ICAEW has submitted its response to the Economic Crime Bill to MPs, expressing its support for the Bill while raising some concerns about the details within it.
“Colleagues have moved swiftly to analyse draft legislation published last week and likely to become law this week,’ says Graham Dale, ICAEW’s Head of Public Affairs and SRP. “The expertise of Chartered Accountants in areas of ethics and economic crime will help shape and make this legislation more effective. These recommendations were received by ICAEW Members of Parliament and other front bench teams in advance of Parliamentary debates this week.”
The current draft of the Bill proposes an 18-month transition period between the Bill becoming law and the date that overseas entities must be entered on the register. ICAEW is concerned that this gives criminals ample time to restructure their affairs and continue as normal and has recommended that a much shorter transition time be imposed.
“We are also concerned that the period in which overseas entities are required to update the register appears to be 14 days from the anniversary of the entry to the register, rather than within 14 days of becoming aware of any change, as required for the PSC register,” states the document. “We urge amendments to these timings as a matter of urgency.”
The register of overseas entities could act as a deterrent when it comes to the acquisition of UK land for money laundering, which is another step in the right direction. However, it is unclear how the submission of false information onto the register can be prevented effectively. Criminals could also hide behind informal nominee arrangements. “ICAEW considers that there can be no complacency on the part of Government in ensuring that sufficient checks to verify information on the register are carried out regularly.”
ICAEW also calls for greater clarity in the Bill in relation to two areas: the conditions requiring an overseas entity to be registered, and the provisions of Schedule 2, Part 4 relating to exemptions from registration.
ICAEW notes that the draft Bill contains a power allowing the Secretary of State to exempt individuals from key provisions of the new registration scheme for overseas entities, if doing so would be in the interests of the UK’s economic well-being. ICAEW has flagged its concern at the potential for this provision to work against the intended aims of the new legislation, which is to increase transparency.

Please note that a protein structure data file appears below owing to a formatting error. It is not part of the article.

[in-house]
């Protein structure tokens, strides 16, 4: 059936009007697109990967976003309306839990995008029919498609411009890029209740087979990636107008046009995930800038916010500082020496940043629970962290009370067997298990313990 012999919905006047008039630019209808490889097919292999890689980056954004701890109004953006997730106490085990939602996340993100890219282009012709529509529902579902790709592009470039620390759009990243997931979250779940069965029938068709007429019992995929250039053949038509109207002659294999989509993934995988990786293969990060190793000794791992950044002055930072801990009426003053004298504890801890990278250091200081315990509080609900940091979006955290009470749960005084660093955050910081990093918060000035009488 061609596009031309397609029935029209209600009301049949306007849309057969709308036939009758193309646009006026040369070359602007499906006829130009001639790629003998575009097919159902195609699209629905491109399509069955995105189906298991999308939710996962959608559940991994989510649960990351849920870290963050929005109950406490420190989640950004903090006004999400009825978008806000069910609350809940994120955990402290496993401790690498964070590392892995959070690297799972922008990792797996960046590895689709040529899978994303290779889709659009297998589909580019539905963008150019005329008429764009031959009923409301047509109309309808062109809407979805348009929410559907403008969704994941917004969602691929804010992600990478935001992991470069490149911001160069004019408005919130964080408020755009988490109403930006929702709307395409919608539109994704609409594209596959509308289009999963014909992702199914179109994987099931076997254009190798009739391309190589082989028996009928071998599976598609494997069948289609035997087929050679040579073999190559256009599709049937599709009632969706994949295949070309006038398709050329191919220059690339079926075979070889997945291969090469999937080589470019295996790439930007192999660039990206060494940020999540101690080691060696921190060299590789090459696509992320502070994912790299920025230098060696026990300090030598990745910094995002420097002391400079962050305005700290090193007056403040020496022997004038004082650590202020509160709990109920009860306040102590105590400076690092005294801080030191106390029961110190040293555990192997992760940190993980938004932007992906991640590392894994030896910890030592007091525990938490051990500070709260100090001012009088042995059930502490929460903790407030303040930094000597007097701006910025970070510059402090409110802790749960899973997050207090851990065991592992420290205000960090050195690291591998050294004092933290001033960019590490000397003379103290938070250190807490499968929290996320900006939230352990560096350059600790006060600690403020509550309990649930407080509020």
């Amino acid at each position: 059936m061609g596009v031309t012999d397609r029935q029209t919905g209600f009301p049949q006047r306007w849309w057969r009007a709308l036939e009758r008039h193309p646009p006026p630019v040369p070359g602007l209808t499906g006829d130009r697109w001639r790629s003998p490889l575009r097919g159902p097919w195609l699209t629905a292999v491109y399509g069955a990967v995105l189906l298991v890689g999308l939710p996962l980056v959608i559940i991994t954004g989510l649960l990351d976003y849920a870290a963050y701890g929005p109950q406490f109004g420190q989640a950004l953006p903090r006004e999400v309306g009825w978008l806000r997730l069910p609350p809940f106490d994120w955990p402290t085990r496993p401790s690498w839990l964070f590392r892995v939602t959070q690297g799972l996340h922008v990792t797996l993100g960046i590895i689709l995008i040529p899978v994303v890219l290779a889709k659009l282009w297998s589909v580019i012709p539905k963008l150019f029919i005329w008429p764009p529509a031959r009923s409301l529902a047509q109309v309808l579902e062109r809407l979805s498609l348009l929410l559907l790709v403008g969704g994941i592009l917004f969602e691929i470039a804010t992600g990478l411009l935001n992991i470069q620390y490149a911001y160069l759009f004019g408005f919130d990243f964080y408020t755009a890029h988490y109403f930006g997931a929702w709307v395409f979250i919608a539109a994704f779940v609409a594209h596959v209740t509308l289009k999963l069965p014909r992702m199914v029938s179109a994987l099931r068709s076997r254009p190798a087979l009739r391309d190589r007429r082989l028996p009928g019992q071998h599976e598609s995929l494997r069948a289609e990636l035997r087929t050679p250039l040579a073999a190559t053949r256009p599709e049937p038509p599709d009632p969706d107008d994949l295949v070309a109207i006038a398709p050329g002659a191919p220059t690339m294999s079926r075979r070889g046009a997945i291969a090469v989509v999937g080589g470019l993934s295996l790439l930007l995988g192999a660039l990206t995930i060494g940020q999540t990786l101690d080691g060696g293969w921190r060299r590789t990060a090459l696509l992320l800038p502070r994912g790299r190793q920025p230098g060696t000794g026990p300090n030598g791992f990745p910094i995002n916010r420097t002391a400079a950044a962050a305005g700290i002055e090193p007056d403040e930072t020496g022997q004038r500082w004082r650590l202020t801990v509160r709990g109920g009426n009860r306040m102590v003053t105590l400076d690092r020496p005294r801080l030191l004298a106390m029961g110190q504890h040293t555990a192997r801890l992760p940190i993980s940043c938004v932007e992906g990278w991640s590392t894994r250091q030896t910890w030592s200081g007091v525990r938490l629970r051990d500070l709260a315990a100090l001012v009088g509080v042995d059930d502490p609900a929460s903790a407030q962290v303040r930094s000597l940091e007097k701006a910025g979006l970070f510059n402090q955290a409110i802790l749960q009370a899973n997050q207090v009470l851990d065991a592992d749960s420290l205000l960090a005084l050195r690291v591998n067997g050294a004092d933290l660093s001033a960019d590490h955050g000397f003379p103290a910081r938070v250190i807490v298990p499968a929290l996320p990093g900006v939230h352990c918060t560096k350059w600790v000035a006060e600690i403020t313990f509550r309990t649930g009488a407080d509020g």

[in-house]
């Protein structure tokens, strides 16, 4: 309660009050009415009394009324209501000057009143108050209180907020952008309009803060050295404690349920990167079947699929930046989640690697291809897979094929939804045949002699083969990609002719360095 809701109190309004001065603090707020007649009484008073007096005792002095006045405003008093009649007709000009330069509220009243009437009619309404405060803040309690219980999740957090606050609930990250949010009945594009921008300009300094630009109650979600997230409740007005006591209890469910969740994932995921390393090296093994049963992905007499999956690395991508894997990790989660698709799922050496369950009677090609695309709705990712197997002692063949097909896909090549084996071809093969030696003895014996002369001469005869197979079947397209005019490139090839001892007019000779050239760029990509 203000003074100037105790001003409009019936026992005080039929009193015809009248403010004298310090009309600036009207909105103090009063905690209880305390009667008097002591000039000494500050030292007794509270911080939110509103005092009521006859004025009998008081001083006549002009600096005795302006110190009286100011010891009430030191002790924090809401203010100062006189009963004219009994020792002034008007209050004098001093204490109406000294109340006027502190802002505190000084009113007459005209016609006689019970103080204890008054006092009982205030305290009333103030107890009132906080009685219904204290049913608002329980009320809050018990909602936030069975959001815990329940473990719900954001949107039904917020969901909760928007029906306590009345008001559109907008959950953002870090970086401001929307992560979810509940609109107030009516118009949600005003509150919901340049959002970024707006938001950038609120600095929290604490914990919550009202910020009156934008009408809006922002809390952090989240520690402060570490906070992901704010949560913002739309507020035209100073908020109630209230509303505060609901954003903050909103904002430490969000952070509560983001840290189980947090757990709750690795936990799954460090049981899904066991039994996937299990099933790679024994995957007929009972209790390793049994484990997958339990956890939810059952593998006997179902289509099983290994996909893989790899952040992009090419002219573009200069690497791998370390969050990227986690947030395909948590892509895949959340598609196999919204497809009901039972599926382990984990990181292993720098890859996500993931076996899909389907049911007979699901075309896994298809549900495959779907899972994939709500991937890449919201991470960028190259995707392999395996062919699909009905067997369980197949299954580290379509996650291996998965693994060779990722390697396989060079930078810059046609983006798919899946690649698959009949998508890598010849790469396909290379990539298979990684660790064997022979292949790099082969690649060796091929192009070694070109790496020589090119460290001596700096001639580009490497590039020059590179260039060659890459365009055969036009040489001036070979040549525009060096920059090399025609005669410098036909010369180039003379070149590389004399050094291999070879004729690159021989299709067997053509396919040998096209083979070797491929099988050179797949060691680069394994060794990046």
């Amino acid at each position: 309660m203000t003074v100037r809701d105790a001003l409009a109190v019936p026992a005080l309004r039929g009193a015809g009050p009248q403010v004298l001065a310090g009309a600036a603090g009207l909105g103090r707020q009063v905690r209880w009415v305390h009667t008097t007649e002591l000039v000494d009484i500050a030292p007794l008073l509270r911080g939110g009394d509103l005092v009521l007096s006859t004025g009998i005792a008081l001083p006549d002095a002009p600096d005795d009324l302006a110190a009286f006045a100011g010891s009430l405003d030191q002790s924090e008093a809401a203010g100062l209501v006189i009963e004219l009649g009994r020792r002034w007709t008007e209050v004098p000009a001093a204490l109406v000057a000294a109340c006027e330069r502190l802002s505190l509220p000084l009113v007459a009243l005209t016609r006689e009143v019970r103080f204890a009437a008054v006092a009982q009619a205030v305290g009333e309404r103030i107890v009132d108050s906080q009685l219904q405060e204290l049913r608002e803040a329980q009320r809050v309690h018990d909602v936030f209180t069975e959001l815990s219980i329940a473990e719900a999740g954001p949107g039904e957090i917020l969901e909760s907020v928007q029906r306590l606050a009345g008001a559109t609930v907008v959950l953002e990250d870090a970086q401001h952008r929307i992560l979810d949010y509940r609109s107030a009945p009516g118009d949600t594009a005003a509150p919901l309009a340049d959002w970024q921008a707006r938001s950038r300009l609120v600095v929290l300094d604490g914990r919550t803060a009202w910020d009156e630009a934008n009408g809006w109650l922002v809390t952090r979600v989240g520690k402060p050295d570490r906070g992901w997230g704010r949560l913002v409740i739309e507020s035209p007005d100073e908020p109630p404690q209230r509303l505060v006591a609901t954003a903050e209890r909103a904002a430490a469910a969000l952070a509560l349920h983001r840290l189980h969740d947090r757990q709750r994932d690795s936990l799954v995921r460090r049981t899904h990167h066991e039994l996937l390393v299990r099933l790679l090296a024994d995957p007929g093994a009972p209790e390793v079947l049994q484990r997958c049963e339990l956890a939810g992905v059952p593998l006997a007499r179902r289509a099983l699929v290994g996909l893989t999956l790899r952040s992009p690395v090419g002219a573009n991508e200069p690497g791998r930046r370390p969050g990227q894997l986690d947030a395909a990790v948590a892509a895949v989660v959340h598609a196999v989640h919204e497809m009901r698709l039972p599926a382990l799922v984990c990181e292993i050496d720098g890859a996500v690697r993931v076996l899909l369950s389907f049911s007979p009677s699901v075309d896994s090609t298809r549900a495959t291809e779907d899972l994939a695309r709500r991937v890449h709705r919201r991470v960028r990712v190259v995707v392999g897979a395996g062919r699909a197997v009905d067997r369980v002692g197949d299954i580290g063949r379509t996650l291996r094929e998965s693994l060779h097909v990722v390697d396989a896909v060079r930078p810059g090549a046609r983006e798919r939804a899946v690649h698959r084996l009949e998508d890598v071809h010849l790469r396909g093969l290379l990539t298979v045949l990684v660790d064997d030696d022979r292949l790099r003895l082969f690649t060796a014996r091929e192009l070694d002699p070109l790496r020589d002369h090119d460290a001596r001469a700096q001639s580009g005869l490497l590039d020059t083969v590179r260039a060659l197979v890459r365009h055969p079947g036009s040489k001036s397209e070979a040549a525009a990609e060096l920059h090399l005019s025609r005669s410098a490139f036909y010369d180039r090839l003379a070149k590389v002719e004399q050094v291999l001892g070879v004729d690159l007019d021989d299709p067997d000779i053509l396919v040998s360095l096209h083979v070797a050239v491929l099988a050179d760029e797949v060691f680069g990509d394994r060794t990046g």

Widening the scope of unexplained wealth orders (UWOs) to bolster UK AML defences is a welcome move, ICAEW said in its briefing document to MPs. However, UWOs must be used more effectively, ICAEW urged:
“We consider that lessons can be learned from the Criminal Assets Bureau (CAB) in Ireland, which has a high success rate in the use of UWOs, including in respect of staff resourcing and training,” ICAEW said in its briefing. “We recommend that this should be considered as part of the second iteration of the Government’s Economic Crime Plan, given our understanding that high-end money laundering is to be a key area of focus in the plan.”
Introducing a strict liability test for sanctions is viewed positively. However, greater clarity is needed for when criminal prosecutions, rather than civil proceedings, should be considered in response to a breach.
ICAEW also noted an opportunity for the government to streamline reporting obligations to avoid the need for dual reporting. Currently, Suspicious Activity Reports (SARs) are reported to the NCA and breaches of sanctions legislation are reported to OFSI. A unified reporting portal would allow the government to allocate resources more efficiently, and simplify reporting obligations for reporting entities, reducing bureaucracy in line with the Better Regulation Agenda.
ICAEW regulated firms are required to follow a risk-based approach to AML client due diligence; ICAEW continues to work closely with the authorities to ensure that the UK’s AML defences are as robust as possible.
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